When talking about IPECP during IES, the patient will benefit more when care is Interprofessional, and the clinical pathway for patients will be much shorter in terms of hospital stay- KII 06
I think it is important because, at the end of the day, these students will be working in a team, and when they are done with training, this IPECP training during IEs will help them be better players in patient care - KII13.
IPECP- IEs will see students practice teamwork, and in the long run, it will save time by avoiding duplication of roles and thus improve patient care experience through reduced patient anxiety and shorter stay - KII 02
IPECP -IES would contribute to a global health workforce to jointly address health needs with a multicultural perspective since these electives will be taken by students in a different country - KII01.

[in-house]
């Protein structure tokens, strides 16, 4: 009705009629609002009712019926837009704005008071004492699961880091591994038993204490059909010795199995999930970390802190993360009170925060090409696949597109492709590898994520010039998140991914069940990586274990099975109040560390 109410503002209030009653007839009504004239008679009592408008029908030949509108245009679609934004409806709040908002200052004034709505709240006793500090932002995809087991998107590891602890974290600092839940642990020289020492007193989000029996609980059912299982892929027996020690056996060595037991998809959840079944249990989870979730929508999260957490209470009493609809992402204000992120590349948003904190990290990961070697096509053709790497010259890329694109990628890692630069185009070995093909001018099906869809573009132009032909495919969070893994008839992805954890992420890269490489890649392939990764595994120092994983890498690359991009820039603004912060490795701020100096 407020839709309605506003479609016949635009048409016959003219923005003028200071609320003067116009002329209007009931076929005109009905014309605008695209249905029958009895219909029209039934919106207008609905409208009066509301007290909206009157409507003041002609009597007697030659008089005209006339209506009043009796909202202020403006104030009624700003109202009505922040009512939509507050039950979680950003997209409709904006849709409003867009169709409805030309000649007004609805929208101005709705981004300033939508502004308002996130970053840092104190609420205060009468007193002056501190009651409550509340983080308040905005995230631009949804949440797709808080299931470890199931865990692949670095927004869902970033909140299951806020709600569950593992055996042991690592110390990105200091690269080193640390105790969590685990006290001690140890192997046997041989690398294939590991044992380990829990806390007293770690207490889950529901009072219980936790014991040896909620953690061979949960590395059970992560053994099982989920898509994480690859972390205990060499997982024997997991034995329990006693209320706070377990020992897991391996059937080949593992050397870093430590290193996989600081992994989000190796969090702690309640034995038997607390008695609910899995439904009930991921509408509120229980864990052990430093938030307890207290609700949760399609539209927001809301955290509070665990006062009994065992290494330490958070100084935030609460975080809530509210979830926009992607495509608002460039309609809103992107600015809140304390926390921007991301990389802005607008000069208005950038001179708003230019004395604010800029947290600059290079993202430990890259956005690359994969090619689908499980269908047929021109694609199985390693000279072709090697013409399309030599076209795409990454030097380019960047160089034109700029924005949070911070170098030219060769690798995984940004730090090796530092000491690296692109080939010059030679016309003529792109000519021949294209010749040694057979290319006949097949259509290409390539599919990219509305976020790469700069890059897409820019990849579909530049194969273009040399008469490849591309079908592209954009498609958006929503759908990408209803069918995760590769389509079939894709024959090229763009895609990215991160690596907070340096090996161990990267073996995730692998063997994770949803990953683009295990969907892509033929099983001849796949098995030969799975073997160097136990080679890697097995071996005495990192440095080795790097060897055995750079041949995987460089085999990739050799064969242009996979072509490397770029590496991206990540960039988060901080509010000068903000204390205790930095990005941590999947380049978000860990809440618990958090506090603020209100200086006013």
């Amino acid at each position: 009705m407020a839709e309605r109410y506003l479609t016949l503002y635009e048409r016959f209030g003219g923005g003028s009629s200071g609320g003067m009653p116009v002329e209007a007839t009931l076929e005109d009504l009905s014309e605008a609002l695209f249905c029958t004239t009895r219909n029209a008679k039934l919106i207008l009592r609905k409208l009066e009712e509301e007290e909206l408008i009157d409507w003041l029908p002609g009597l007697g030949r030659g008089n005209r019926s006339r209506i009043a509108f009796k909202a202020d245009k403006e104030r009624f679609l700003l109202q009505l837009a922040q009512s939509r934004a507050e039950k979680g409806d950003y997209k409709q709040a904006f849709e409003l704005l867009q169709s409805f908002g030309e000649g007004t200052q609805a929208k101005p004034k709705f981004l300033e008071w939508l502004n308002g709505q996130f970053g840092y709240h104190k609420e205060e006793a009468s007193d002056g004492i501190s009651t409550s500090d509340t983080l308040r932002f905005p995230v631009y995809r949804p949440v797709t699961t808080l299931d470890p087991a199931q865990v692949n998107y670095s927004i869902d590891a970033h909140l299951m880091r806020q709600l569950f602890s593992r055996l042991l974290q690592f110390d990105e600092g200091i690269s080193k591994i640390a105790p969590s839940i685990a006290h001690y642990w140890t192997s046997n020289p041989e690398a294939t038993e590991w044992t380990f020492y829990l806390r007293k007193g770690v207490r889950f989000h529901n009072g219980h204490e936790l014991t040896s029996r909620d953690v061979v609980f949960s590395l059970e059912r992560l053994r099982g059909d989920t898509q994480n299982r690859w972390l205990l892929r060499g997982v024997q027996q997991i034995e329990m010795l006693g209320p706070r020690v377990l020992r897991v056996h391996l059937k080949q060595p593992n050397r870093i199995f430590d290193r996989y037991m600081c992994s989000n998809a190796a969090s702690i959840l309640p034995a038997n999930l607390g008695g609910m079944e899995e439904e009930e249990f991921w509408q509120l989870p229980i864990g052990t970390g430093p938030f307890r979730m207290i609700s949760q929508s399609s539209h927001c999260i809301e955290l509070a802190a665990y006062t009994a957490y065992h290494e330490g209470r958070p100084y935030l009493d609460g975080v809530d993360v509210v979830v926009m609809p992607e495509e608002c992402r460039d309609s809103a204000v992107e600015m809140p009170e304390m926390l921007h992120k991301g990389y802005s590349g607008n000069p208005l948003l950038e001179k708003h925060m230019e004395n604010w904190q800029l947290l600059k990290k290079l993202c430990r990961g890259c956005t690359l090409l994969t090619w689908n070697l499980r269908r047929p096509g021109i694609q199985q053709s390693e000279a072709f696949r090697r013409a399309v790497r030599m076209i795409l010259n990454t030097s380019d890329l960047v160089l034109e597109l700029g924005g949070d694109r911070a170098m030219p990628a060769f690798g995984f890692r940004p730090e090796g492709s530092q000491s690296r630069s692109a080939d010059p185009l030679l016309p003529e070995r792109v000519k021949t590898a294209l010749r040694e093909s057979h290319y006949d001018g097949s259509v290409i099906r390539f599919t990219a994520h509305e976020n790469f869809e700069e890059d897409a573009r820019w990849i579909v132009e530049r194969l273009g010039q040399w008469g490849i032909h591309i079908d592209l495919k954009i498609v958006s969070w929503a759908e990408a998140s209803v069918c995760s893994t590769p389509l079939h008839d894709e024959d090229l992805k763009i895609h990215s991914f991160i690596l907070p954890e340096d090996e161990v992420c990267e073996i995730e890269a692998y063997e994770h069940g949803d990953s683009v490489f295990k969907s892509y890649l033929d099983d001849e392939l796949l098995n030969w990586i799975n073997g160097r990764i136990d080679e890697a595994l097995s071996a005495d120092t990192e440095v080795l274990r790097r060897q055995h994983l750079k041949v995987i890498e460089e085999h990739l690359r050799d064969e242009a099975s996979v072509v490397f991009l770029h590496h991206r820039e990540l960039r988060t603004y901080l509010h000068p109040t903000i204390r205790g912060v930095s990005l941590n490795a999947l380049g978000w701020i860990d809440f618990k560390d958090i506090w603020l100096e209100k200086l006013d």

To me, IPECP during IEs enables students to learn from other countries and thus foster joint learning, research, and sharing of best practices - KII 02
IPECP- IEs would lead to the start of elimination of current health professional rivalry, in other words, the silos. I would like to see such a program contribute to everybody realizing the role of each discipline and thus working as a team and working faster, better, and less stressed-KII04.
Theme 2: Approaches to IPECP during IES
The participants mentioned various ways to IPECP teaching and learning during IEs. Most participants perceived case studies, simulation, clinical ward rounds, bedside teaching, community placements, lectures, and tutorial sessions as appropriate teaching approaches for IPECP during IEs. This is reflected in the following quotes.